Palestine: Judge blames Corrie for own death

Rachel Corrie in Palestine. Corrie's mother said the verdict was 'a bad day for human rights'.

The Haifa District court ruled on August 28 that the Israeli military was not responsible for killing US activist Rachel Corrie, and that Corrie was responsible for her own death.

Twenty-three-year-old American activist Rachel Corrie was crushed to death by an Israeli army bulldozer in March 2003. She was trying to prevent Israeli demolitions of Palestinian homes in the Gaza border town of Rafah.

“Even when she saw the mount of earth moving towards her, she did not move away,” said Israeli Judge Oded Gershon.

“The accident was caused by the deceased,” Gershon said as he read out a summary of the 62-page ruling in front of a packed courthouse and with Rachel’s mother Cindy, father Craig and sister Sarah sitting in the front row.

Gershon said: “The [Israeli] state did not violate the right of the deceased [Rachel Corrie] to life. There is no basis for the claim that the bulldozer hit her intentionally … I am confident the operator wouldn’t have continued if he saw her.”

Gershon added: “The state is not responsible for damages in actions [that occur] in combat operations.”

The Corrie family intends to appeal the Haifa District Court’s decision at the Israeli high court within 45 days.

The case was originally filed against the state of Israel in 2005 in Haifa District Court. The family accused the state of being responsible for Rachel’s death and of not conducting a thorough investigation into what happened.

Oral testimonies began in 2010. Israeli soldiers testified in court behind a curtain during the trial and a high-ranking Israeli army officer testified that there are no civilians in war.

“We are, of course, deeply saddened and deeply troubled by what we heard today,” said Rachel’s mother, Cindy Corrie, in a press conference following the verdict. “I believe that this was a bad day, not only for our family but a bad day for human rights, for humanity, for the rule of law and also for the country of Israel.”

Cindy Corrie said that her family and their legal team believe that the Israeli soldiers driving the bulldozer saw Rachel the day she was killed. The family also said that Israeli military’s investigation into Rachel’s killing was wholly inadequate.

Rachel’s sister, Sarah, said: “I hope someday [the bulldozer driver] will have the courage to sit down in front of me and tell me what he saw and what he feels.”

The Israeli courts, Cindy said, holding back tears, are part of “a well heeled system to protect the Israeli military, the soldiers who conduct actions in that military” and “provide them with impunity at the cost of all the civilians who are impacted by what they do”.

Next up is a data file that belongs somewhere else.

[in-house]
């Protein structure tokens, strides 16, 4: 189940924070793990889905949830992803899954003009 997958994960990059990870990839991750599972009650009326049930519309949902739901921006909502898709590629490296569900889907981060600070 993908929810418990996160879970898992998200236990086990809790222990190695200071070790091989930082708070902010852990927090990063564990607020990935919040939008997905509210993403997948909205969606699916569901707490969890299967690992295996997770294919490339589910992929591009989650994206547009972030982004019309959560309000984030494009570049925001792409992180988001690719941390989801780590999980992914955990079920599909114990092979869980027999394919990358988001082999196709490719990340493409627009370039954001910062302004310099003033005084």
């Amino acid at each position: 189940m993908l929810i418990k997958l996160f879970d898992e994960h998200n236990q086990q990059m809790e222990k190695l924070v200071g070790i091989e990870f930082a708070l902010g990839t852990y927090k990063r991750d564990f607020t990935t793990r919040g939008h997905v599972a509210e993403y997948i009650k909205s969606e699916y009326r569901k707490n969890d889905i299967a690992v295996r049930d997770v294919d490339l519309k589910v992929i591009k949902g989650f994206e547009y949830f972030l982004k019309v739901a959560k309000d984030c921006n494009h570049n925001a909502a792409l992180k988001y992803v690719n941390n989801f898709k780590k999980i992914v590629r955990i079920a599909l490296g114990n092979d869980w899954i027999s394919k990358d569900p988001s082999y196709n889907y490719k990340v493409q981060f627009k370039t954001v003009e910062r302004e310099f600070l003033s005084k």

In the week before the findings, the United States ambassador to Israel, Dan Shapiro, reportedly told the Corrie family that the Israeli military investigation into Rachel’s killing had not been “thorough, credible and transparent”. Shortly after Rachel’s death, then-Israeli Prime Minister Ariel Sharon promised US President George W. Bush that such an investigation would be conducted.

Cindy Corrie said: “The diplomatic process between the United States and Israel failed us, and today the Israeli court system demonstrated its failure to us.”

Gershon found that the Israeli military’s investigation into Rachel Corrie’s death was satisfactory. He also ruled that the charges of assault and negligence levied against the Israeli military were unfounded, and that forcing Israel to pay damages to the Corrie family was unnecessary since Rachel’s death was unintentional.

Gershon added the area where Rachel Corrie was killed was a closed military zone and “daily combat region” and that the bulldozer’s work ― which he said was clearing and flattening the land in the area ― was absolutely necessary.

“The task of the army was to clear the area and to clear terrorist hiding places. There was an urgent need to perform this task. The task was not to destroy houses,” Gershon said.

However, the Corrie family’s lawyer, Hussein Abu Hussein, said the aim of the army’s operations the day Rachel Corrie was killed was to demolish the home of the Nasrallah family, with whom Rachel had been staying.

“It was not right because Rachel was living with this family of Dr. Nasrallah all the period before the killing. Here in this picture, you see how far the bulldozer [was] from the house of Dr. Nasrallah. Any human being who sees this picture can imagine that the aim of this activity in that day, was the destruction of the house of Dr. Nasrallah.”

[Abridged from Electronic Intifada. Jillian Kestler-D’Amours is a reporter and documentary filmmaker based in Jerusalem. More of her work can be found at jkdamours.com.]

If you like our work, become a supporter

Green Left is a vital social-change project and aims to make all content available online, without paywalls. With no corporate sponsors or advertising, we rely on support and donations from readers like you.

For just $5 per month get the Green Left digital edition in your inbox each week. For $10 per month get the above and the print edition delivered to your door. You can also add a donation to your support by choosing the solidarity option of $20 per month.

Freecall now on 1800 634 206 or follow the support link below to make a secure supporter payment or donation online.